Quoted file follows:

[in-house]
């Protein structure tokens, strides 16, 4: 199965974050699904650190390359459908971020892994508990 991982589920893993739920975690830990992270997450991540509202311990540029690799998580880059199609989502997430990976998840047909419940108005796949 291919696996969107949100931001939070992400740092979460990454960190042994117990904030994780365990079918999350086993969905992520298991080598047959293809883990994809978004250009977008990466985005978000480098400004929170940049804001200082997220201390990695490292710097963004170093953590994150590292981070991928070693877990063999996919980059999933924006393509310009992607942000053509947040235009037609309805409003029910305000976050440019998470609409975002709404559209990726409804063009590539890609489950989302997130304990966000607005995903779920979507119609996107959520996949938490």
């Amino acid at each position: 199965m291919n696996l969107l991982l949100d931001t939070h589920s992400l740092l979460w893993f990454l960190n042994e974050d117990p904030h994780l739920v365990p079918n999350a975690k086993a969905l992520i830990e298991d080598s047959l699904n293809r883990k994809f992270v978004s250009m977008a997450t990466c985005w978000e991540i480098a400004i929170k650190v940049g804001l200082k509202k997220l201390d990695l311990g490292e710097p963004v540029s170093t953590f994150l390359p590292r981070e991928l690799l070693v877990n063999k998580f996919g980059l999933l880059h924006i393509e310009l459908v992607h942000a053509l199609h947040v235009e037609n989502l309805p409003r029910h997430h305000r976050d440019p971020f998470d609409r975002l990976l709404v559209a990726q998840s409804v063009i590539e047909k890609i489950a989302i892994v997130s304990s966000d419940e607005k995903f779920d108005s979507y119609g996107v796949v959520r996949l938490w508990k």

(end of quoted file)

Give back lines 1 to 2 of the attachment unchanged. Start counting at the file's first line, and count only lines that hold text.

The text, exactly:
[in-house]
């Protein structure tokens, strides 16, 4: 199965974050699904650190390359459908971020892994508990 991982589920893993739920975690830990992270997450991540509202311990540029690799998580880059199609989502997430990976998840047909419940108005796949 291919696996969107949100931001939070992400740092979460990454960190042994117990904030994780365990079918999350086993969905992520298991080598047959293809883990994809978004250009977008990466985005978000480098400004929170940049804001200082997220201390990695490292710097963004170093953590994150590292981070991928070693877990063999996919980059999933924006393509310009992607942000053509947040235009037609309805409003029910305000976050440019998470609409975002709404559209990726409804063009590539890609489950989302997130304990966000607005995903779920979507119609996107959520996949938490």